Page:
I decided to teach the film this fall never having seen it, so I watched with an eye to how it might play to the young and impressionable. Strangely, I suspect. All I had heard about it going in, aside from the barest plotline, was that Frank Sinatra had supposedly done his best acting for the picture on first takes and that there were scenes where things were deliberately out of focus. I'm not sure either of those tidbits are true. I will say this: the fact that the projector kept going out focus served to enhance whatever shots may have been deliberately blurry.
The trick of the film is to make you realize that "brainwashing" is a lot more diffused -- not to mention diffuse -- than the main plot indicates. All the characters seem programmed to respond to certain cues. I especially like the scene at the end of the picture where Frank Sinatra's Major Marco and his superior interrupt their desperate search for the missing Raymond Shaw to salue the American flag during "The Star-Spangled Banner." It's clear that they can't help themselves.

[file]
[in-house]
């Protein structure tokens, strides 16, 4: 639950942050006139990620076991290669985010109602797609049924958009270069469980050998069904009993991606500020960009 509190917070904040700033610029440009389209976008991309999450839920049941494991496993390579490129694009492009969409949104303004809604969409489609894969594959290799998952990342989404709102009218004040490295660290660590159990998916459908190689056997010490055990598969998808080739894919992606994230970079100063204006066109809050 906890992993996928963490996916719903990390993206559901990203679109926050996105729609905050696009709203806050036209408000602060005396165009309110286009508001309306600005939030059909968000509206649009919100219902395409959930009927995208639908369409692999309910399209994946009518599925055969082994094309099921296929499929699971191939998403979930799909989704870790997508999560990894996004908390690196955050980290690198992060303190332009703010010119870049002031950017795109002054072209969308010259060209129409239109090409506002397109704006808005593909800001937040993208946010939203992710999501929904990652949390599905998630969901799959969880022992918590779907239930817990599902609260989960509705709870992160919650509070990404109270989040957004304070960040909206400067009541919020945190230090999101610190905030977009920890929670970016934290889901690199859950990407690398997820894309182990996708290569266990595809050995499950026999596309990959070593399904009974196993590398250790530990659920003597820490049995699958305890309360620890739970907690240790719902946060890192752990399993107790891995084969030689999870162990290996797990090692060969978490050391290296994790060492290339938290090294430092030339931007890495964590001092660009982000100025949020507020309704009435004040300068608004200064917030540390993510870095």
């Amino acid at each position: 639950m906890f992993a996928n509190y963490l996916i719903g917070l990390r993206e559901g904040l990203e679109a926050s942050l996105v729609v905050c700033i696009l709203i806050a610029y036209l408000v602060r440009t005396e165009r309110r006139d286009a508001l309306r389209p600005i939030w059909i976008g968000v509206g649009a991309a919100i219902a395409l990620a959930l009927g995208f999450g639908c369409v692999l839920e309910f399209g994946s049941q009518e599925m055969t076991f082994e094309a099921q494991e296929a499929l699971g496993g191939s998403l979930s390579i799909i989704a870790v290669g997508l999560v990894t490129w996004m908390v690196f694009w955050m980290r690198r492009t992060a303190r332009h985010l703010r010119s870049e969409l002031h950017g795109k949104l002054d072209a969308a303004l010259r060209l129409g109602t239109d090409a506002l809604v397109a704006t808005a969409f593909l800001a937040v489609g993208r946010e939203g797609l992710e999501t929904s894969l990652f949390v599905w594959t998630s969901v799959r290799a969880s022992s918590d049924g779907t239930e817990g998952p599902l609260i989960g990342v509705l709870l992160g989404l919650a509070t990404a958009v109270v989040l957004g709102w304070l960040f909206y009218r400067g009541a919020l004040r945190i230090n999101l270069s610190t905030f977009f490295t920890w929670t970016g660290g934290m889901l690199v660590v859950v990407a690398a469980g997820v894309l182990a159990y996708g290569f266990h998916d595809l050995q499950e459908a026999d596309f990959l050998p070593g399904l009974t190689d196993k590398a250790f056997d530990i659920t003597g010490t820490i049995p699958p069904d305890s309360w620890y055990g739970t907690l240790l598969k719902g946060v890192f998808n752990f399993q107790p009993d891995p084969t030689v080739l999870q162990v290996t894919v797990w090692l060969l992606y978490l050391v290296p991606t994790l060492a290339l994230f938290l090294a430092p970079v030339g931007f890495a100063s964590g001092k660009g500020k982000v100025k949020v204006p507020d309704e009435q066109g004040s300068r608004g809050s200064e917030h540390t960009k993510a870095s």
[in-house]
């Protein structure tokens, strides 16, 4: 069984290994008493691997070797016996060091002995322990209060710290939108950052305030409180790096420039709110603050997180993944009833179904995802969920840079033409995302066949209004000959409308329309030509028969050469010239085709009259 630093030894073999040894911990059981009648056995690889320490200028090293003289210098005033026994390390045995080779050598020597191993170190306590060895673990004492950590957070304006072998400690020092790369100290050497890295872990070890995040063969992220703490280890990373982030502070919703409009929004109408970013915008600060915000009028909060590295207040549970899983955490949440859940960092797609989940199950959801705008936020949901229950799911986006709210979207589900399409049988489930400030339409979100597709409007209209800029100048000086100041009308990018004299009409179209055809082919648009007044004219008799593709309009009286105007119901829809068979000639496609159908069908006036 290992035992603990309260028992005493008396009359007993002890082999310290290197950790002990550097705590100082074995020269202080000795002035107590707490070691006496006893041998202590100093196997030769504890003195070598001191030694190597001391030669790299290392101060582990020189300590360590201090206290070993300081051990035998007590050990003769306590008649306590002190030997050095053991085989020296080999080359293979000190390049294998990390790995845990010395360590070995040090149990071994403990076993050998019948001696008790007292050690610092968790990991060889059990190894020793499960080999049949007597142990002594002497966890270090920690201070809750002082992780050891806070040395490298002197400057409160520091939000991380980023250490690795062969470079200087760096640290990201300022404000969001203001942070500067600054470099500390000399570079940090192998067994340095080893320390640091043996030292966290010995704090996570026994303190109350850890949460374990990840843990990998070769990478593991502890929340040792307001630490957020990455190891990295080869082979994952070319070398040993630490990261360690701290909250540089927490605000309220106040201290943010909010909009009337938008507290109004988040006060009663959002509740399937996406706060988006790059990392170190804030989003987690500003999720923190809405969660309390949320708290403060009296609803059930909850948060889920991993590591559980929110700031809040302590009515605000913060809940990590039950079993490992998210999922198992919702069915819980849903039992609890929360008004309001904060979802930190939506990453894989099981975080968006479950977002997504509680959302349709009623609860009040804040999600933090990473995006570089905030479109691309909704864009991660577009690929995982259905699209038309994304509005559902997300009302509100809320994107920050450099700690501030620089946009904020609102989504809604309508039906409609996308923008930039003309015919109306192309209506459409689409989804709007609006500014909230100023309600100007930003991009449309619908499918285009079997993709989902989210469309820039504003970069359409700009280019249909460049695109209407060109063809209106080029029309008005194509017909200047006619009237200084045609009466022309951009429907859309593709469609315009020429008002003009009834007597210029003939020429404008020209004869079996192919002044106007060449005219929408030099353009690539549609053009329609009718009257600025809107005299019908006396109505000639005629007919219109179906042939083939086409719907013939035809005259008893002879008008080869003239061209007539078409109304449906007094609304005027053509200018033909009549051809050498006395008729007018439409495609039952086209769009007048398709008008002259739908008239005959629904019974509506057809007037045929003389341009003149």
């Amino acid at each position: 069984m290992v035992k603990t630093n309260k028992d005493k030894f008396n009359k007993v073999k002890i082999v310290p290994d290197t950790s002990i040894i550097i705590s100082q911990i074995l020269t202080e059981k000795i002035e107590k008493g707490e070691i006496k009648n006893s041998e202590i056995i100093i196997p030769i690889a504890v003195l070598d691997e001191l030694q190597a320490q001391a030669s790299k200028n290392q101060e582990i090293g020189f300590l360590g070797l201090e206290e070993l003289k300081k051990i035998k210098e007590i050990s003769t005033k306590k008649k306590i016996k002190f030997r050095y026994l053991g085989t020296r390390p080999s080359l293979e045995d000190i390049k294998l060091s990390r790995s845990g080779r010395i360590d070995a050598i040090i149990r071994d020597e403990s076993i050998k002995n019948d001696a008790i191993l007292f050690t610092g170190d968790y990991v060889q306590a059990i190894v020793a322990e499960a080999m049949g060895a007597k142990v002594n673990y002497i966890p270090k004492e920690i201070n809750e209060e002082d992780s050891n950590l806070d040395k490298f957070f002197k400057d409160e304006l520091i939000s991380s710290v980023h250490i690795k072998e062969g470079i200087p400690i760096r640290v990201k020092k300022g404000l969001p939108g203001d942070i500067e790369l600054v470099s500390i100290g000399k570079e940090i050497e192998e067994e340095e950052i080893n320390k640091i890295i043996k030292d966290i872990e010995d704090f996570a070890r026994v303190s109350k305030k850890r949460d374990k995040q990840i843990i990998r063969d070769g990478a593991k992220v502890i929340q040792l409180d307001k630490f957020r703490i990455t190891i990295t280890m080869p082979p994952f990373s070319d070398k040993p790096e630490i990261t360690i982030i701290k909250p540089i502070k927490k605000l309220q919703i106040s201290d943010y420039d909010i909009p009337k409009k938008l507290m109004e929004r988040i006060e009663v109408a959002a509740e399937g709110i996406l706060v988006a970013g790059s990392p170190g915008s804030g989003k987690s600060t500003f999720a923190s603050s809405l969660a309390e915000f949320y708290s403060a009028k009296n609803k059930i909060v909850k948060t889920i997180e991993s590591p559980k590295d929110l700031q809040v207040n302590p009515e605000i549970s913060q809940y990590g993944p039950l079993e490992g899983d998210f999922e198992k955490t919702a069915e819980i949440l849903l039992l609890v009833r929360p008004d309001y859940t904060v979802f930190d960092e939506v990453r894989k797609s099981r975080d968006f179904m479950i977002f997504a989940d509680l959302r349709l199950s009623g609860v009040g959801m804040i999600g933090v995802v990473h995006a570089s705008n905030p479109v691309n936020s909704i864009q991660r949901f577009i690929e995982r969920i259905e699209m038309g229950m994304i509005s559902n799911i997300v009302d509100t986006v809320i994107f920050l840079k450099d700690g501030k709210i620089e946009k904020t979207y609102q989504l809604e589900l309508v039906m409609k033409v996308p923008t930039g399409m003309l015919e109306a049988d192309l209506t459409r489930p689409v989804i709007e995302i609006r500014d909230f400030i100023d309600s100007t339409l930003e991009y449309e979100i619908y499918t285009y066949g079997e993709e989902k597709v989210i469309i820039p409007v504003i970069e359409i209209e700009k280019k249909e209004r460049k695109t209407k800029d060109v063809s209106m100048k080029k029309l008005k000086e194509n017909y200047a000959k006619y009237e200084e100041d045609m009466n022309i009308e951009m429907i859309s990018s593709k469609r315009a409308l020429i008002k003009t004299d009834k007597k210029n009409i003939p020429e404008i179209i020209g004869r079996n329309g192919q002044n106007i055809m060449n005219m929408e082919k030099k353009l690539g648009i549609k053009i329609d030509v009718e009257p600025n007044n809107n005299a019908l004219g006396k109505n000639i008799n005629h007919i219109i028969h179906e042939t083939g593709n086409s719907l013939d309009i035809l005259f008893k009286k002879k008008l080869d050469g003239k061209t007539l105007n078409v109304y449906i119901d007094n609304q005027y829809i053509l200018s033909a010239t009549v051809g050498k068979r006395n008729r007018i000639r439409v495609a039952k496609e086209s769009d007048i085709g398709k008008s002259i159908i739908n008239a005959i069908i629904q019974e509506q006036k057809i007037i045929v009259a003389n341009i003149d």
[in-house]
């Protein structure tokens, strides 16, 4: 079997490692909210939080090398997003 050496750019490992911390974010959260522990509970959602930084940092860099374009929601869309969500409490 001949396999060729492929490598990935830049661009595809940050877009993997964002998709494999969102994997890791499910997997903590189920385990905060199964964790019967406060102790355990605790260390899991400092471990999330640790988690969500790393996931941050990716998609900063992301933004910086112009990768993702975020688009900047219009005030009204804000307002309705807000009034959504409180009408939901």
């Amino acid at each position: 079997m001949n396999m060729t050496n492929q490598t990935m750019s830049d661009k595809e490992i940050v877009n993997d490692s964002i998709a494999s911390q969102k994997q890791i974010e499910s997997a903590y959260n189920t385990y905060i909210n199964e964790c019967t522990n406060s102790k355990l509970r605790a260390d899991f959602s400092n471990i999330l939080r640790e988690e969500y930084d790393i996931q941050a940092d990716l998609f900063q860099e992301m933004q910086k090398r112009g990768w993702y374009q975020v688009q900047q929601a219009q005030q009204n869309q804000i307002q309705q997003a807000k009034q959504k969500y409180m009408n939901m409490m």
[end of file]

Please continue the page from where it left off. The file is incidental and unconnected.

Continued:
The main plot reinforces American paranoia about communists while the film's details are arranged in a manner that actively subverts the anti-communist fervor of a thinly hooded McCarthyism. I kept feeling myself getting pulled in opposite directions. In this respect, The Manchurian Candidate reminded me a lot of Robert Aldrich's Kiss Me Deadly.
My highlight of the evening came after the film was done. It wasn't a very good print. I'm sure I missed several important lines. On the other hand, by staying close to Fredoluv and Tim, Susan and I were able to obtain our own little piece of The Manchurian Candidate:
The end of one of the reels had become hopelessly damaged, so the supervising Loft employee made an executive decision and snipped off a few frames for us.
Tomorrow Kim and I are slated to see Jonathan Demme's remake. One or both of us will report back afterwards. I know the anticipation must be killing you.